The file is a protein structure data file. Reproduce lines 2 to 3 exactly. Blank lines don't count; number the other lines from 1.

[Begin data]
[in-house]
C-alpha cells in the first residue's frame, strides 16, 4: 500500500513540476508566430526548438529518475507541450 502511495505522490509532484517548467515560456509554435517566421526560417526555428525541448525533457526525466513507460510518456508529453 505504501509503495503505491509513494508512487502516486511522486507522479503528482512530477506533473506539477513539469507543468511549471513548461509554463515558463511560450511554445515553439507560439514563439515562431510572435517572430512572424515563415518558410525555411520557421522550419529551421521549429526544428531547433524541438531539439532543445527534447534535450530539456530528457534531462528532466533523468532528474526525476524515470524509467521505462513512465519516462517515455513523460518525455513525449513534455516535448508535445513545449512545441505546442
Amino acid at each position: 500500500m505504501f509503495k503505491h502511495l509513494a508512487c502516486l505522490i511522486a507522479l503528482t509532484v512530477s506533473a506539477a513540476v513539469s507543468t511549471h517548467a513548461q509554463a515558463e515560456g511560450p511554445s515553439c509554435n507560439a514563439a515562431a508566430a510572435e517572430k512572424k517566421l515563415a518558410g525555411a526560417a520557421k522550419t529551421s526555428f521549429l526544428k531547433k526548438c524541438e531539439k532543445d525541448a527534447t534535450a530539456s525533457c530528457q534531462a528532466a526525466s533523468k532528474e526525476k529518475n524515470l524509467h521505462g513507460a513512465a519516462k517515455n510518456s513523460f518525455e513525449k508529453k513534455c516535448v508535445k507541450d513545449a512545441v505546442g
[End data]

C-alpha cells in the first residue's frame, strides 16, 4: 500500500513540476508566430526548438529518475507541450 502511495505522490509532484517548467515560456509554435517566421526560417526555428525541448525533457526525466513507460510518456508529453 505504501509503495503505491509513494508512487502516486511522486507522479503528482512530477506533473506539477513539469507543468511549471513548461509554463515558463511560450511554445515553439507560439514563439515562431510572435517572430512572424515563415518558410525555411520557421522550419529551421521549429526544428531547433524541438531539439532543445527534447534535450530539456530528457534531462528532466533523468532528474526525476524515470524509467521505462513512465519516462517515455513523460518525455513525449513534455516535448508535445513545449512545441505546442
Amino acid at each position: 500500500m505504501f509503495k503505491h502511495l509513494a508512487c502516486l505522490i511522486a507522479l503528482t509532484v512530477s506533473a506539477a513540476v513539469s507543468t511549471h517548467a513548461q509554463a515558463e515560456g511560450p511554445s515553439c509554435n507560439a514563439a515562431a508566430a510572435e517572430k512572424k517566421l515563415a518558410g525555411a526560417a520557421k522550419t529551421s526555428f521549429l526544428k531547433k526548438c524541438e531539439k532543445d525541448a527534447t534535450a530539456s525533457c530528457q534531462a528532466a526525466s533523468k532528474e526525476k529518475n524515470l524509467h521505462g513507460a513512465a519516462k517515455n510518456s513523460f518525455e513525449k508529453k513534455c516535448v508535445k507541450d513545449a512545441v505546442g